Living positively with HIV and AIDS

Coping with confirmed HIV infection

Learning that you are infected with HIV will change your life dramatically. You may experience a wide range of emotions—fear, loss, grief, depression, denial, anger, anxiety. No matter how reassuring the doctor and your loved ones, how effective drug therapies are now and will become, how minimal the physical impact of the infection on you for the present, or how intellectually and emotionaly prepared you may be, your need for support will be great.

The psychological issues faced by most persons with HIV infection revolve around uncertainty. Your future hopes and expectations, your relationships and your career will all require some adjustment in order for you to cope with HIV and lead a happy, productive life.
The impact on your health

The impact to your health is likely to depend on the stage of infection you have reached when you discover you are HIV positive, the psychological support available to you, and your access to good health care. Soon after becoming infected with the virus, some people experience a brief flu-like illness with fever, swollen lymph glands, skin rash or cough. You may then remain perfectly fit and healthy for many years despite being infected. For approximately 50 percent of infected people, the time between becoming infected and the appearance of the opportunistic infections that characterize AIDS is more than 10 years. This is one of the reasons why it is so important to be tested since the earlier you begin appropriate care and treatment, the better off you will be.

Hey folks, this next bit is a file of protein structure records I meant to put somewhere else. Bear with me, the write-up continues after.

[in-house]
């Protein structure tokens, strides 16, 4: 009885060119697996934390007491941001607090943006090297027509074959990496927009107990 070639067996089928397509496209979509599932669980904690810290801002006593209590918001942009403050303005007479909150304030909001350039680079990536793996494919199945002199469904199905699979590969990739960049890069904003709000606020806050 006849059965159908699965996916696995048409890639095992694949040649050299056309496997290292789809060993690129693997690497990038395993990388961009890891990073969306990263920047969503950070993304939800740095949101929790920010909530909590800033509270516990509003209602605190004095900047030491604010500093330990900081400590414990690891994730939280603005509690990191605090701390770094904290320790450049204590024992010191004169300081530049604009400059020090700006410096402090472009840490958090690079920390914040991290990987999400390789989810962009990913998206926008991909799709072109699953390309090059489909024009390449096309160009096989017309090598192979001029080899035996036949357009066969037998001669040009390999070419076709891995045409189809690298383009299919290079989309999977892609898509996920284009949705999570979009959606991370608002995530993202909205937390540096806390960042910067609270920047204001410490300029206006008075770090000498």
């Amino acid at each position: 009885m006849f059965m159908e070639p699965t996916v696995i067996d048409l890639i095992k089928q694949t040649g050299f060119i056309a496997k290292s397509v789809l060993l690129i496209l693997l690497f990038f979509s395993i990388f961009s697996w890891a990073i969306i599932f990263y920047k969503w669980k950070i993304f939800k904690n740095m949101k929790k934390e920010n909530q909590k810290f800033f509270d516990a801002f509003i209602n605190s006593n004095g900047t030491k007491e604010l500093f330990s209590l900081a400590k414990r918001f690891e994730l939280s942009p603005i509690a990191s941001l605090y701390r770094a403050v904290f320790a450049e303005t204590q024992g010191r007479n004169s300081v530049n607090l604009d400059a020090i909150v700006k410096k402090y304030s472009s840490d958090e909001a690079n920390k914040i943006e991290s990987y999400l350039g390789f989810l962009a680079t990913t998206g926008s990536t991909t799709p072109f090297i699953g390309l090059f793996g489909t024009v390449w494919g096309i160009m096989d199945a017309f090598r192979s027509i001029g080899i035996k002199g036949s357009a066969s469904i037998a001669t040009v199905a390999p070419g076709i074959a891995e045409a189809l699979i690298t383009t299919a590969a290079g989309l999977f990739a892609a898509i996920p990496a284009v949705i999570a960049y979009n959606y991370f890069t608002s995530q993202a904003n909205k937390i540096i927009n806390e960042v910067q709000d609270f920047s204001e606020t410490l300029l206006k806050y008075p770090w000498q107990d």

Partners are likely to suffer the consequences of HIV infection and disease as much as the infected person, albeit indirectly.

Antiretroviral combination therapy has been shown to slow the onset of AIDS and prolong life expectancy. Your quality of life could also be improved by the preventive and therapeutic use of drugs that fight off common opportunistic infections and other diseases to which HIV-infected people are vulnerable, such as tuberculosis. Active TB screening is also important for families with an HIV-positive member.

The impact on your personal relationships

Partners are likely to suffer the consequences of HIV infection and disease as much as the infected person, albeit indirectly. This is so even if partners know that they are not HIV infected themselves. Their lives are likely to experience the same kind of pressures and upheavals, and they can experience similar feelings of uncertainty, grief, loss and anger. Communication between the two partners and between partners and professional counselors is important to foster understanding of the adjustments that will be needed. For example, adjustments in sexual behavior are necessary to stop further infection.

More Information

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  • POZ Magazine
    Working with photographers, writers, designers and doctors, POZ chronicles the HIV epidemic around the world. Their motto is Health, Hope and HIV, POZ en Español and a variety of other health care resources can also be found at this site.
  • Living with HIV/AIDS
    An online guide published by the US Centers for Disease Control.
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